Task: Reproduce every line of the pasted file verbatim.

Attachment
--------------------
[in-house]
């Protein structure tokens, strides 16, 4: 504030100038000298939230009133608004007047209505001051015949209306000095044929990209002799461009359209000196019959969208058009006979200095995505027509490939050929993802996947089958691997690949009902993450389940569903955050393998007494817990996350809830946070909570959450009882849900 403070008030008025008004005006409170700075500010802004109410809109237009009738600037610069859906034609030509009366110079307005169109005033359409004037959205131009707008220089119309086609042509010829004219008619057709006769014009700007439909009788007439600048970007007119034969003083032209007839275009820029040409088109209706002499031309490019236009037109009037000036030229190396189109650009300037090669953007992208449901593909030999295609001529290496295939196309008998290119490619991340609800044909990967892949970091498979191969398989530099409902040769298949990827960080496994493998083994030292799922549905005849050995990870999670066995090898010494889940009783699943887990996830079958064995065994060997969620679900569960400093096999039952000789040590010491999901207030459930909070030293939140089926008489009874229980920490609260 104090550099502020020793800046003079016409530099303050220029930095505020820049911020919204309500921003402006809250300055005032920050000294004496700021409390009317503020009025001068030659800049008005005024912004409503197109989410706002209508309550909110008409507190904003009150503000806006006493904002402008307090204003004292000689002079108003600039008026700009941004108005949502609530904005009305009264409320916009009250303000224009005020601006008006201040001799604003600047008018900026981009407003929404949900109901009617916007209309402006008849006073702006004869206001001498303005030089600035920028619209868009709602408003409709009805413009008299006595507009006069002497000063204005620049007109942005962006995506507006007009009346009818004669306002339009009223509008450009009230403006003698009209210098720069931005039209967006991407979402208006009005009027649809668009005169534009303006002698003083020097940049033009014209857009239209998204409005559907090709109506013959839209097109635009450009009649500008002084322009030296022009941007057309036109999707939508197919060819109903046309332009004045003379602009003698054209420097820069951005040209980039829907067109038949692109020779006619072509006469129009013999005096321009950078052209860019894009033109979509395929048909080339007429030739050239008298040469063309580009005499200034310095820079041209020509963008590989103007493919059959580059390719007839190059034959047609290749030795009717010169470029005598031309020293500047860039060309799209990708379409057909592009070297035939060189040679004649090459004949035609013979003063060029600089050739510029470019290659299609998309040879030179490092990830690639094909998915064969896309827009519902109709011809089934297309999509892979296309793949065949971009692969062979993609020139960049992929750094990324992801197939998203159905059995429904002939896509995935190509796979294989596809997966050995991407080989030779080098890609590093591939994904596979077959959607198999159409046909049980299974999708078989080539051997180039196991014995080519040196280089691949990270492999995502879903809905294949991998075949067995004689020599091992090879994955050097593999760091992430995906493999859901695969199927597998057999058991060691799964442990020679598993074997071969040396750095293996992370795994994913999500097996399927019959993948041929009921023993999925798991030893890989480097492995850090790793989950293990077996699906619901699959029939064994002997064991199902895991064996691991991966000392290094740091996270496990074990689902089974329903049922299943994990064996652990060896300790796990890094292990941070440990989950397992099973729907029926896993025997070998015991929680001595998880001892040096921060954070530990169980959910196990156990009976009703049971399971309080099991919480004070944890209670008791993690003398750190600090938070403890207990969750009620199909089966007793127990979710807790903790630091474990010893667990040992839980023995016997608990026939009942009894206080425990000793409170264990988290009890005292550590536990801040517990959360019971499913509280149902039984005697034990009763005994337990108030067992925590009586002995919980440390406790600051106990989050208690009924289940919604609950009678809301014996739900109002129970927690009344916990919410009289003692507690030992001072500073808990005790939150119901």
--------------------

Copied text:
[in-house]
């Protein structure tokens, strides 16, 4: 504030100038000298939230009133608004007047209505001051015949209306000095044929990209002799461009359209000196019959969208058009006979200095995505027509490939050929993802996947089958691997690949009902993450389940569903955050393998007494817990996350809830946070909570959450009882849900 403070008030008025008004005006409170700075500010802004109410809109237009009738600037610069859906034609030509009366110079307005169109005033359409004037959205131009707008220089119309086609042509010829004219008619057709006769014009700007439909009788007439600048970007007119034969003083032209007839275009820029040409088109209706002499031309490019236009037109009037000036030229190396189109650009300037090669953007992208449901593909030999295609001529290496295939196309008998290119490619991340609800044909990967892949970091498979191969398989530099409902040769298949990827960080496994493998083994030292799922549905005849050995990870999670066995090898010494889940009783699943887990996830079958064995065994060997969620679900569960400093096999039952000789040590010491999901207030459930909070030293939140089926008489009874229980920490609260 104090550099502020020793800046003079016409530099303050220029930095505020820049911020919204309500921003402006809250300055005032920050000294004496700021409390009317503020009025001068030659800049008005005024912004409503197109989410706002209508309550909110008409507190904003009150503000806006006493904002402008307090204003004292000689002079108003600039008026700009941004108005949502609530904005009305009264409320916009009250303000224009005020601006008006201040001799604003600047008018900026981009407003929404949900109901009617916007209309402006008849006073702006004869206001001498303005030089600035920028619209868009709602408003409709009805413009008299006595507009006069002497000063204005620049007109942005962006995506507006007009009346009818004669306002339009009223509008450009009230403006003698009209210098720069931005039209967006991407979402208006009005009027649809668009005169534009303006002698003083020097940049033009014209857009239209998204409005559907090709109506013959839209097109635009450009009649500008002084322009030296022009941007057309036109999707939508197919060819109903046309332009004045003379602009003698054209420097820069951005040209980039829907067109038949692109020779006619072509006469129009013999005096321009950078052209860019894009033109979509395929048909080339007429030739050239008298040469063309580009005499200034310095820079041209020509963008590989103007493919059959580059390719007839190059034959047609290749030795009717010169470029005598031309020293500047860039060309799209990708379409057909592009070297035939060189040679004649090459004949035609013979003063060029600089050739510029470019290659299609998309040879030179490092990830690639094909998915064969896309827009519902109709011809089934297309999509892979296309793949065949971009692969062979993609020139960049992929750094990324992801197939998203159905059995429904002939896509995935190509796979294989596809997966050995991407080989030779080098890609590093591939994904596979077959959607198999159409046909049980299974999708078989080539051997180039196991014995080519040196280089691949990270492999995502879903809905294949991998075949067995004689020599091992090879994955050097593999760091992430995906493999859901695969199927597998057999058991060691799964442990020679598993074997071969040396750095293996992370795994994913999500097996399927019959993948041929009921023993999925798991030893890989480097492995850090790793989950293990077996699906619901699959029939064994002997064991199902895991064996691991991966000392290094740091996270496990074990689902089974329903049922299943994990064996652990060896300790796990890094292990941070440990989950397992099973729907029926896993025997070998015991929680001595998880001892040096921060954070530990169980959910196990156990009976009703049971399971309080099991919480004070944890209670008791993690003398750190600090938070403890207990969750009620199909089966007793127990979710807790903790630091474990010893667990040992839980023995016997608990026939009942009894206080425990000793409170264990988290009890005292550590536990801040517990959360019971499913509280149902039984005697034990009763005994337990108030067992925590009586002995919980440390406790600051106990989050208690009924289940919604609950009678809301014996739900109002129970927690009344916990919410009289003692507690030992001072500073808990005790939150119901």